Wake Back to Bed Method
Though not very enjoyable for those of us who enjoy sleeping, the “wake back” method is very popular to induce astral projection as well as lucid dreaming. Set your alarm for a few hours before you usually wake up, but don’t get up when it goes off, simply shut it off and lay back down once your mind is awake. Ideally, you want to keep your alarm close by so you barely need to move your body to shut it off. This way, your body will be close to falling back asleep but your mind will be awake.
Now, start to envision yourself astral projecting in the same way, while also allowing your body to go to sleep. Try to remain conscious but allow your body to get heavier and deeper into a sleep-state. Continuously focus on floating above your body until you’re astral projecting.
My Experience With Astral Projection
To be honest, I wasn’t really sure if I believed in astral projection until I actually experienced it myself. I had had tons of lucid dreams before, but still the thought of projecting my soul out of my body and consciously hovering over it didn’t seem realistic to me.
That is, until it happened one night last summer. I was sleeping with a friend and, despite having slept there multiple times before, I was having a lot of trouble falling asleep. My mind was racing for a period of time but it randomly shut off, and then I kept hearing this buzzing sound that didn’t really sound like any vibration or frequency I’d heard from his house before. I remember closing my eyes and immediately when I opened them, I was shocked. I was still staring at the ceiling, but instead of being 10 feet away, I was only a few inches in proximity. I immediately recognized that I couldn’t be lying down anymore and remember thinking to myself, “When did I stand up?”
To my dismay, when I looked down, I saw us sleeping. I then looked out the window and had somewhat of an internal battle on whether or not I should leave the bedroom. Though I wasn’t using any words or thinking, I intuitively knew that I was struggling to decide whether I should explore the night sky or stay in the comfort of the bedroom near my physical body. I remained looking out the window for a long time until I finally woke up, shocked that I had actually astral projected.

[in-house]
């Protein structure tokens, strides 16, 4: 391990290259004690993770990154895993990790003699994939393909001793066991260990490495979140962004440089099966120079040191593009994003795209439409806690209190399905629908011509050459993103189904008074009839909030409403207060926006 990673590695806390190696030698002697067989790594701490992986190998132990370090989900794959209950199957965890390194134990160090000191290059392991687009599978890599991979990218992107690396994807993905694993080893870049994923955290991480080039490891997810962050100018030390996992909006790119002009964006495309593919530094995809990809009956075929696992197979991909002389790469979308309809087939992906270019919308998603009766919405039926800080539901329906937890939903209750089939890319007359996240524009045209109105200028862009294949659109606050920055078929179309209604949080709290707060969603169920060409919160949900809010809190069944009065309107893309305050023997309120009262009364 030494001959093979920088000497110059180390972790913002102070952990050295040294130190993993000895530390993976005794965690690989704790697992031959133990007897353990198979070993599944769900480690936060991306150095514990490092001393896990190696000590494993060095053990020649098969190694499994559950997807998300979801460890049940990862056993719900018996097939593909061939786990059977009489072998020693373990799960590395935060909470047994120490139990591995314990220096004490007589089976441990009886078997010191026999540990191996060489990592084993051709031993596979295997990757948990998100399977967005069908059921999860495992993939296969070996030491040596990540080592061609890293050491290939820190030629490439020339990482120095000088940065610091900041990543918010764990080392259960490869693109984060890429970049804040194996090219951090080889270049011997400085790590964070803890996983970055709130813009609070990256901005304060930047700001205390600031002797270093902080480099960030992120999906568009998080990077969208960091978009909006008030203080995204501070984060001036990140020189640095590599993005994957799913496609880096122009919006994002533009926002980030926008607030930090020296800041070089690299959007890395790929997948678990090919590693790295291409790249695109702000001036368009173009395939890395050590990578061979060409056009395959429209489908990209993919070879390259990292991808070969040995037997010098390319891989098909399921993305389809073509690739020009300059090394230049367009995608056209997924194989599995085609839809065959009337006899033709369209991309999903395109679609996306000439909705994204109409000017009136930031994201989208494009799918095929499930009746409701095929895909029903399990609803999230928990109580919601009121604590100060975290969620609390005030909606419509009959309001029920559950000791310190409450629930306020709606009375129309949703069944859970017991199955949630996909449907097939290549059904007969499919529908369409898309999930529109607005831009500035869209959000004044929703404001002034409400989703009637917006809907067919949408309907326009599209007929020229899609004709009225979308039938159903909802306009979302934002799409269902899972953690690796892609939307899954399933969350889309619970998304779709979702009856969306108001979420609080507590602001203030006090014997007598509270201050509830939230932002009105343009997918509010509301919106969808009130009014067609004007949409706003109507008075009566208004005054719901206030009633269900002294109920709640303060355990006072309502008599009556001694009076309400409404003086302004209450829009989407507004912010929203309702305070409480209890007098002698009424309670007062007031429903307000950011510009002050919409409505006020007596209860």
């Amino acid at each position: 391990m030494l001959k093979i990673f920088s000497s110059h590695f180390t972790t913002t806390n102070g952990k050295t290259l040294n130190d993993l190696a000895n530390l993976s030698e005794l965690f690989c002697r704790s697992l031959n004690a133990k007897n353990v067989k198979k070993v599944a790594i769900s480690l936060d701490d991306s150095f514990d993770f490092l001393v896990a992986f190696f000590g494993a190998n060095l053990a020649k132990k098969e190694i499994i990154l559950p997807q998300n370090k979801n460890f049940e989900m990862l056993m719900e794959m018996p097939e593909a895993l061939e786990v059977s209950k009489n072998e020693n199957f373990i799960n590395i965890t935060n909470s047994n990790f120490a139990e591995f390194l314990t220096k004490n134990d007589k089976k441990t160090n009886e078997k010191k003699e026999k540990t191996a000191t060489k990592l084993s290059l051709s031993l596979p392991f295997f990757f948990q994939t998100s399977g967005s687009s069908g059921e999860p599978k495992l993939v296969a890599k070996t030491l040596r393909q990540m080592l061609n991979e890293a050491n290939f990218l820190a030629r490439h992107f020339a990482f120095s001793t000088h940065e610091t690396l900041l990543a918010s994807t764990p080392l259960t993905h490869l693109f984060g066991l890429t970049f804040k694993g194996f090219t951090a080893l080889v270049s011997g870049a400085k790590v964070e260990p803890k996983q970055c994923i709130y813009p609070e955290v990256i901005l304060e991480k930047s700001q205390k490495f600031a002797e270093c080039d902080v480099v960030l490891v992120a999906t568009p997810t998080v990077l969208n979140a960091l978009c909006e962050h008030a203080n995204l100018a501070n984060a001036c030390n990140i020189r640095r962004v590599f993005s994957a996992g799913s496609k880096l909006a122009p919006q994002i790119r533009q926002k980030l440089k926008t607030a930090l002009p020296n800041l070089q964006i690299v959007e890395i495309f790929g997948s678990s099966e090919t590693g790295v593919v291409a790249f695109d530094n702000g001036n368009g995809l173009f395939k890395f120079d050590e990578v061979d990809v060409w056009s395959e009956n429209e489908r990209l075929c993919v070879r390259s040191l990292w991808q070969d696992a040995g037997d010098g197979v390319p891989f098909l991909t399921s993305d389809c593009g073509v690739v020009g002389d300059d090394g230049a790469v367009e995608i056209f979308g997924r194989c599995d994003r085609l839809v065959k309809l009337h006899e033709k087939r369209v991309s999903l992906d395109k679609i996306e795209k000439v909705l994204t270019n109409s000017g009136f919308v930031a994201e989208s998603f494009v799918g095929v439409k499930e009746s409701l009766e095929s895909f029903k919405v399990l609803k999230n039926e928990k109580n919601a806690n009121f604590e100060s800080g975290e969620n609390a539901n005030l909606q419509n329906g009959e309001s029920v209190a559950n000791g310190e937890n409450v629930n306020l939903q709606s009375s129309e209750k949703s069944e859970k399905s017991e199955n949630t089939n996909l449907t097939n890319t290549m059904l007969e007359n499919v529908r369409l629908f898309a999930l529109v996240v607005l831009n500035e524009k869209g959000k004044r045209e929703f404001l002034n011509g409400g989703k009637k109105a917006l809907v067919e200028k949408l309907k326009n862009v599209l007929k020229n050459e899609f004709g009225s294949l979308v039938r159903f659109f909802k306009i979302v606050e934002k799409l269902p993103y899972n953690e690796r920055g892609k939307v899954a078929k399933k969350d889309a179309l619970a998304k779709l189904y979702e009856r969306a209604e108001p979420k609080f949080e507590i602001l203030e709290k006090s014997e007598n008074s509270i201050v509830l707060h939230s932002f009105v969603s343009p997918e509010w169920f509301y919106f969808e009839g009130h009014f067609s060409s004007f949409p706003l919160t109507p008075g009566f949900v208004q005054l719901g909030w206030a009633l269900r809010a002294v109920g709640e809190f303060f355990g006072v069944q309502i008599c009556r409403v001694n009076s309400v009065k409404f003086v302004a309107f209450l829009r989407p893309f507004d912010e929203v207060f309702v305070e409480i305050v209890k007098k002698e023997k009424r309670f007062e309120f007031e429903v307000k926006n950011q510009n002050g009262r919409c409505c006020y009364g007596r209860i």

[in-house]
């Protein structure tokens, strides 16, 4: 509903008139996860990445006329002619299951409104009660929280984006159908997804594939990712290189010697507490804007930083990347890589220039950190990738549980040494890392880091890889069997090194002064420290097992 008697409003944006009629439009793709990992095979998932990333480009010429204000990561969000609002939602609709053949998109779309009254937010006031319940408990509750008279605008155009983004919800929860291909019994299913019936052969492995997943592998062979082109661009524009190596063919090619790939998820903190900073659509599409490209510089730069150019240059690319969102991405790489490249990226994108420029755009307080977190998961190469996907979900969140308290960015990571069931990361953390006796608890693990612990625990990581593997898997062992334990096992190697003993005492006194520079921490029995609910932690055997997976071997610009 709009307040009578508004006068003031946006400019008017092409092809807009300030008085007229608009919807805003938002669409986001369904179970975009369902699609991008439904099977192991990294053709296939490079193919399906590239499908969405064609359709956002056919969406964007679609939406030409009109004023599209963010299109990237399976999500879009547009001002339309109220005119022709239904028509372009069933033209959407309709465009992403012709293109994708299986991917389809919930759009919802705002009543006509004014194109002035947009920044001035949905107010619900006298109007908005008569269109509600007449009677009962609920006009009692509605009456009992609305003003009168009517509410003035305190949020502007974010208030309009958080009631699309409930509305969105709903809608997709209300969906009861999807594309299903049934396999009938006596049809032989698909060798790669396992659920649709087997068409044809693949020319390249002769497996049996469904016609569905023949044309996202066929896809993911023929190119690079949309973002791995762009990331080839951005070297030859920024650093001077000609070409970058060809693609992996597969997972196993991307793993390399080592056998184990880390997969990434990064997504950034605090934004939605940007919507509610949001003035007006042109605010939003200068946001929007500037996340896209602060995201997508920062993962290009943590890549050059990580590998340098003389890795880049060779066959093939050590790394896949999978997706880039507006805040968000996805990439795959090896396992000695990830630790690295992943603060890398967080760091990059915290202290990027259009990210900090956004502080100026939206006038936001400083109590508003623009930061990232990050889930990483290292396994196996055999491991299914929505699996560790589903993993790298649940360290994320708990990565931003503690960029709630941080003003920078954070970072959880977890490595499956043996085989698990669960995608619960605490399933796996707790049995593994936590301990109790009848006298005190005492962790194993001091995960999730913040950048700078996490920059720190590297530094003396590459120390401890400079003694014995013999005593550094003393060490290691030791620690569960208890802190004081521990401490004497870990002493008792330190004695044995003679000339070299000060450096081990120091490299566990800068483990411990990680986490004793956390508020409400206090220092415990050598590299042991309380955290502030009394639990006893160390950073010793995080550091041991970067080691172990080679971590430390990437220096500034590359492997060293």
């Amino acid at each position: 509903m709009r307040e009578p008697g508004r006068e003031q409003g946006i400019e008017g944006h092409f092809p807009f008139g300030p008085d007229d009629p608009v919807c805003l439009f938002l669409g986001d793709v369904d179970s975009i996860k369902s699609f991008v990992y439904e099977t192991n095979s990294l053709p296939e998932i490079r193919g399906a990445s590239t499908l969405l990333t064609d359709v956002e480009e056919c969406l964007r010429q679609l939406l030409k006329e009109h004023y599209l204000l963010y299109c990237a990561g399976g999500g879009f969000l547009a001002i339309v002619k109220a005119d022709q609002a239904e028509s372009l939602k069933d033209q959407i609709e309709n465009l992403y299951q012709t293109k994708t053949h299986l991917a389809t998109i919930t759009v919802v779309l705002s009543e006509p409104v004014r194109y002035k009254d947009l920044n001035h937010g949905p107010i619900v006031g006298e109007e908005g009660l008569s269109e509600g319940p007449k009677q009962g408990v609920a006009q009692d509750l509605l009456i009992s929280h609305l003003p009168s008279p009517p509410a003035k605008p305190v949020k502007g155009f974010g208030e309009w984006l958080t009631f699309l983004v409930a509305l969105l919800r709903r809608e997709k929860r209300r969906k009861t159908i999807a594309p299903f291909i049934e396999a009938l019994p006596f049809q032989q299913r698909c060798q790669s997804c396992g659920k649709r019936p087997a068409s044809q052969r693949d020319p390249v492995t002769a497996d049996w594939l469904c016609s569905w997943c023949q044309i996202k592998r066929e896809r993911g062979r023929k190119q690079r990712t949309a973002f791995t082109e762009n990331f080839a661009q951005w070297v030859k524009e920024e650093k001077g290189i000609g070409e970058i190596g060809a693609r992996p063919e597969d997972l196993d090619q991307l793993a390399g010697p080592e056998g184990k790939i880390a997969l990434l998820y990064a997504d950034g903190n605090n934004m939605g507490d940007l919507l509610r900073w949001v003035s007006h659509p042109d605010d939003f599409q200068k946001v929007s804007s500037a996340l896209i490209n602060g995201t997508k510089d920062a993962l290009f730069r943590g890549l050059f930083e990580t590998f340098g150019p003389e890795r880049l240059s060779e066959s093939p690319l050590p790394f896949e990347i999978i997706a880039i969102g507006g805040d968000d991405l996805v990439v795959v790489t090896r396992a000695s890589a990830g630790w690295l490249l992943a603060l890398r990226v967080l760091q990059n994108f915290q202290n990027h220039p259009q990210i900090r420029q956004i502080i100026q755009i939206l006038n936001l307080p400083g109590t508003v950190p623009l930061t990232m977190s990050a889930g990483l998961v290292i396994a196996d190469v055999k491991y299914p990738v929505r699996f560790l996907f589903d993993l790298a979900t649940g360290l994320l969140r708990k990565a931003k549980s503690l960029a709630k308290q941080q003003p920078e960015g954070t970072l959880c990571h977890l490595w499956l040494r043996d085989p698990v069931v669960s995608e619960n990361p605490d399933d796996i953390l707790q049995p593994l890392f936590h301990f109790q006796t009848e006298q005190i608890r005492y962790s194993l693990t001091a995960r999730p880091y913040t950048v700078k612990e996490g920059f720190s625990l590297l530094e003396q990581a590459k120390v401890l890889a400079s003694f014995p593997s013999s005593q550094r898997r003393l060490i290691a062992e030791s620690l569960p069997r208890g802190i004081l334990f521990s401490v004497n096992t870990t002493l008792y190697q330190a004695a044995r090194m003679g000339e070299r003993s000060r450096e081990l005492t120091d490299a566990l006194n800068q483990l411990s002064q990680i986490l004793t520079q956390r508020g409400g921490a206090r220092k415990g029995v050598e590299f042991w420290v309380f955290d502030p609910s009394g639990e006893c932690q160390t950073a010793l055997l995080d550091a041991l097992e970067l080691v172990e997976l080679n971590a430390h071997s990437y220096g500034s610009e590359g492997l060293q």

Though many of you reading this may feel as though I was simply having another dream, I know I wasn’t. I was confident that my soul had left my body, especially because everything in the bedroom was so clear, and I had a strong sense of Self throughout the entire dream. I’ve also had numerous “extremely realistic” dreams, so realistic that when I wake up, I’m shocked it was a dream, but this was very different. It was as if I had finally broken free from my shell, and though it was invigorating, empowering, and somewhat comforting, it was also slightly terrifying.
It’s experiences like these that make us seriously question our individuality, our uniqueness, and our personalities that form our identities on this planet. We are not our physical bodies; I am not Kalee, and that can be a scary reality to face (especially when you’re literally staring yourself in the face, soul to physical body). However, although astral projection can shatter your identity, you don’t have to abandon it.
Yes, underneath it all, you are not your physical body, nor are you your experiences and accomplishments. However, that doesn’t mean you have to give it all up! We are on this planet to experience and to feel. Though we are not our emotions at our cores, that doesn’t mean we shouldn’t have them. If it’s on this planet, its existence serves a purpose.
This is the heart of detachment — knowing your “attachments” (or what many consider attachments, like emotions and people) don’t define you, because eventually, after “death,” you will no longer have them.